Paper stock markets continue to show signs of improving. Leading the way forward is the old corrugated containers (OCC) grade, which has been solidifying its gains over the past month. Prices have ticked upward for the grade in the eastern half of the U.S., with some sources saying that prices have moved up by as much as $20 per ton or more. At the same time, overseas demand for OCC off the West Coast has been sufficient to keep prices fairly stable.
The upward trend could continue into the spring as domestic board mills in the South, Midwest and Northeast seek to build up inventories that have declined during the winter months. During the first quarter of the year, significant weather-related problems choked off much of the recovered fiber supply to these mills.
Typically, the first quarter of the year is a time of low generation for most paper stock grades. Adding to the challenge, snowstorms that hit a large portion of the country further reduced generation of OCC and other grades of recovered fiber. Exacerbating supply challenges, the trucking industry was confronted with logistical issues and was unable to free up equipment to ship material to consumers, sources say.
The severe weather also affected domestic production. According to figures from the American Forest & Paper Association (AF&PA), Washington, D.C., containerboard production in February decreased 8 percent from January 2014 and was 2 percent higher compared with February 2013.
Despite the slip, AF&PA notes that month-over-month average daily production increased 1.9 percent. Meanwhile, shipments for February reached 151.7 billion square feet. The result was that the containerboard operating rate at domestic paperboard mills for February increased 1.8 points from January, reaching 96.4 percent from 94.6 percent.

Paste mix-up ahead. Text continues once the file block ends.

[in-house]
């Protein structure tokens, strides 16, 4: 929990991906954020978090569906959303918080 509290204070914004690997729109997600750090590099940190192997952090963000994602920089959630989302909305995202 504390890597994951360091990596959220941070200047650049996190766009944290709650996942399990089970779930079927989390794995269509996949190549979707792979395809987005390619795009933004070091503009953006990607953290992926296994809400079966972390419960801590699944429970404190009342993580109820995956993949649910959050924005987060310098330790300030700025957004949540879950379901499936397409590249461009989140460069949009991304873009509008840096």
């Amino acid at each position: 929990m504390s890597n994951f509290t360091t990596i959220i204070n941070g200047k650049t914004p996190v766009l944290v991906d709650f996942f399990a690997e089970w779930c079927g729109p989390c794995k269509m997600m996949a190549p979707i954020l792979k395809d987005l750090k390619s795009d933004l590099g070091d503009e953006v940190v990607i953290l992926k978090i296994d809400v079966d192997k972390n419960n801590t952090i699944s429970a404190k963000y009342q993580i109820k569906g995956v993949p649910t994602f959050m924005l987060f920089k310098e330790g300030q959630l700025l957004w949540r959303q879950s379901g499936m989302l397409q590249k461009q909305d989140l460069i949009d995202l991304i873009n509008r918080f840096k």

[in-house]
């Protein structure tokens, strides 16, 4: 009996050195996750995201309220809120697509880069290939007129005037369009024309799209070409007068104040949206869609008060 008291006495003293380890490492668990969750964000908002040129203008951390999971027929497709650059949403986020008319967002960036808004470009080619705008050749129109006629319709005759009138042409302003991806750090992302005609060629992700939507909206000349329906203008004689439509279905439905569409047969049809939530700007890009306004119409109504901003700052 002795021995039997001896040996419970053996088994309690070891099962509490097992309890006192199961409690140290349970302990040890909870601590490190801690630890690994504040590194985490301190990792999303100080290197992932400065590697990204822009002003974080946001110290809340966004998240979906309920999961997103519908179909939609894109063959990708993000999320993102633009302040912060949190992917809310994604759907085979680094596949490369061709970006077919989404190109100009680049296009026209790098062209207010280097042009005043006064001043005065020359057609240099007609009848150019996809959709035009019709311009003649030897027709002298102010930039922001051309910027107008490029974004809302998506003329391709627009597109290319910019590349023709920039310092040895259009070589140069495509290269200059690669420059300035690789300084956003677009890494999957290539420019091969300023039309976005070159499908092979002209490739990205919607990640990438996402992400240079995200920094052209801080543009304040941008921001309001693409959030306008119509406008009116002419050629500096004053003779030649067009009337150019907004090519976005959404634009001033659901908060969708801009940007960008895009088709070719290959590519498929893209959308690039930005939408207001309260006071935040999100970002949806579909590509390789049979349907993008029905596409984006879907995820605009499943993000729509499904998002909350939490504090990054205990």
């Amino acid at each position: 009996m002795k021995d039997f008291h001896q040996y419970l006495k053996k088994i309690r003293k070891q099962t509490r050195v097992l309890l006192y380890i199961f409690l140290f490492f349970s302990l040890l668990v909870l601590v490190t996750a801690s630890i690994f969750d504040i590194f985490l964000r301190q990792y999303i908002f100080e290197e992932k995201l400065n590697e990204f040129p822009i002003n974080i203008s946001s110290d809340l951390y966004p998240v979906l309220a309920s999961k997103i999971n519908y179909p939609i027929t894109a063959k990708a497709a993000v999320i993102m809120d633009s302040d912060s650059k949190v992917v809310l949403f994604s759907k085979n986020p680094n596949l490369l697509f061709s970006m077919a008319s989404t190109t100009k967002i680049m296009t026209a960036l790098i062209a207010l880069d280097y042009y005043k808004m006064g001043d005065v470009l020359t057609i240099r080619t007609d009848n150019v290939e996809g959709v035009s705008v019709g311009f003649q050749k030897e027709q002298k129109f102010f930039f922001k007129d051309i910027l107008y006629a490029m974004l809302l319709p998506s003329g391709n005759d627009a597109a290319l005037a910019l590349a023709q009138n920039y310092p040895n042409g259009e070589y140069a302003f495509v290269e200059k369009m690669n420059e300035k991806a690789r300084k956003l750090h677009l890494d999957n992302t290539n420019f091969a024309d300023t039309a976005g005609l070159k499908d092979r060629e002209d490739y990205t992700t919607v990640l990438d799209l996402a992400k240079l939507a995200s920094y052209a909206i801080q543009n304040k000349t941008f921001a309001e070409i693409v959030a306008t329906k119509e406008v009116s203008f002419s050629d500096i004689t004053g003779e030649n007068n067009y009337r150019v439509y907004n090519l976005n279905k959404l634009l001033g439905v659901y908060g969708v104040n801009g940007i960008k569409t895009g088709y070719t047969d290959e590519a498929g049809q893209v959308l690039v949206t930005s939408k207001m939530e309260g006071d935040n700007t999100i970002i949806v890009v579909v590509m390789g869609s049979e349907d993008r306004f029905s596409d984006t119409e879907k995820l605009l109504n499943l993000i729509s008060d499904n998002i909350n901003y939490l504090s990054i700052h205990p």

However, the news was less encouraging for kraft paper shipments in February. The AF&PA notes that 121,000 tons of kraft paper were shipped in February, more than a 5 percent decline from the prior month. The AF&PA adds that bleached kraft paper shipments for February dropped by 3 percent from the prior month, while unbleached kraft paper shipments declined 5.3 percent. Overall, shipments for the first two months of 2014 were 4.5 percent lower than the same period last year. Total month-end inventories decreased 8.8 percent compared with January.
Reflecting better-than-expected orders, many board mills have opted to boost finished product prices. With several of these price increases slated to go into effect in March, it is still too early to determine whether the increases will hold.
Sonoco is among the producers that recently have announced plans to increase paperboard, tube and core prices by 5 percent to 8 percent, effective with shipments in the U.S. and Canada beginning March 24, 2014.
Other companies that have announced price increases are Caraustar, which says it plans to raise the price on all of its uncoated recycled paper grades by $30 per ton and on all converted paper products by 5 percent, effective April 7, 2014. Newark Recycled Paperboard Solutions, meanwhile, announced a $30 per ton price increase on all uncoated grades of recycled paperboard effective with shipments on or after March 10, 2014.
The OCC market could see the entrance of another consumer in the eastern U.S. The paper mill Fort Orange Office Paper, which operated in Castleton, N.Y., closed nearly 15 years ago. The mill was recently purchased by a firm called Castleton Paperboard LLC, which is looking to reopen the facility as a recycled paperboard mill.
Office pack grades also are enjoying a bit of a renaissance. Orders in many regions of the country have firmed as consumers throughout the United States and Canada are ordering regularly.
During the recently concluded Southeast Recycling Conference & Trade Show, Destin Fla., a number of attendees expressed cautious optimism that paper stock markets will remain strong through the spring months. Demand, according to several attendees, has been holding up fairly well through most parts of the country. Prices, always subject to a myriad of issues, seem to be consolidating at present levels and could start to firm up going forward, according to sources.
Old newspapers (ONP) and mixed paper appear to be stuck in difficult situations. The well-publicized quality issues with mixed paper, especially for offshore orders, have made packing the grade more daunting.
The situation for ONP is even more challenging. The newsprint sector, which has been one of the largest end markets for ONP, continues to shrink. A number of newsprint producers have shifted production away from newsprint toward packaging grades. Additional newsprint mills are looking to shift their production to kraft packaging paper.